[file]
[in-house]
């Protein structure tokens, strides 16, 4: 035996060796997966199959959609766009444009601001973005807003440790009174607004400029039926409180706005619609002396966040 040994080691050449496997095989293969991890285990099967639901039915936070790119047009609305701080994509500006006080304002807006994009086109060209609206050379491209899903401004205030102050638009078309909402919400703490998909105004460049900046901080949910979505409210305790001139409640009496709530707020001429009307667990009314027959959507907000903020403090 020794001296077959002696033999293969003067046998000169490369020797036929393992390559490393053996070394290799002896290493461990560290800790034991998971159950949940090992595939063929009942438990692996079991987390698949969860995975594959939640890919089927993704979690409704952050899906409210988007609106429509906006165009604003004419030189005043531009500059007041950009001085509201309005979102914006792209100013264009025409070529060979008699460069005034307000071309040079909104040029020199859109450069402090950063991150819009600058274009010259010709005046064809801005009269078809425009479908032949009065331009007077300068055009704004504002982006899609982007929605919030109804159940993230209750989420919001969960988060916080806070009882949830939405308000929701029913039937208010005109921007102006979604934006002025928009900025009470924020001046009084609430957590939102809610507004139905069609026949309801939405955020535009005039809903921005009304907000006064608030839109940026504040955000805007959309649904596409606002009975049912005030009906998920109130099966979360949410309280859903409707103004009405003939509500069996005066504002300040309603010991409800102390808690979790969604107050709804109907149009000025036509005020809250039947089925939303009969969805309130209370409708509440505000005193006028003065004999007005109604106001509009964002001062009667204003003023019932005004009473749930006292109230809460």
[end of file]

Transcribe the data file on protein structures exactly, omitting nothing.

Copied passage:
[in-house]
């Protein structure tokens, strides 16, 4: 035996060796997966199959959609766009444009601001973005807003440790009174607004400029039926409180706005619609002396966040 040994080691050449496997095989293969991890285990099967639901039915936070790119047009609305701080994509500006006080304002807006994009086109060209609206050379491209899903401004205030102050638009078309909402919400703490998909105004460049900046901080949910979505409210305790001139409640009496709530707020001429009307667990009314027959959507907000903020403090 020794001296077959002696033999293969003067046998000169490369020797036929393992390559490393053996070394290799002896290493461990560290800790034991998971159950949940090992595939063929009942438990692996079991987390698949969860995975594959939640890919089927993704979690409704952050899906409210988007609106429509906006165009604003004419030189005043531009500059007041950009001085509201309005979102914006792209100013264009025409070529060979008699460069005034307000071309040079909104040029020199859109450069402090950063991150819009600058274009010259010709005046064809801005009269078809425009479908032949009065331009007077300068055009704004504002982006899609982007929605919030109804159940993230209750989420919001969960988060916080806070009882949830939405308000929701029913039937208010005109921007102006979604934006002025928009900025009470924020001046009084609430957590939102809610507004139905069609026949309801939405955020535009005039809903921005009304907000006064608030839109940026504040955000805007959309649904596409606002009975049912005030009906998920109130099966979360949410309280859903409707103004009405003939509500069996005066504002300040309603010991409800102390808690979790969604107050709804109907149009000025036509005020809250039947089925939303009969969805309130209370409708509440505000005193006028003065004999007005109604106001509009964002001062009667204003003023019932005004009473749930006292109230809460």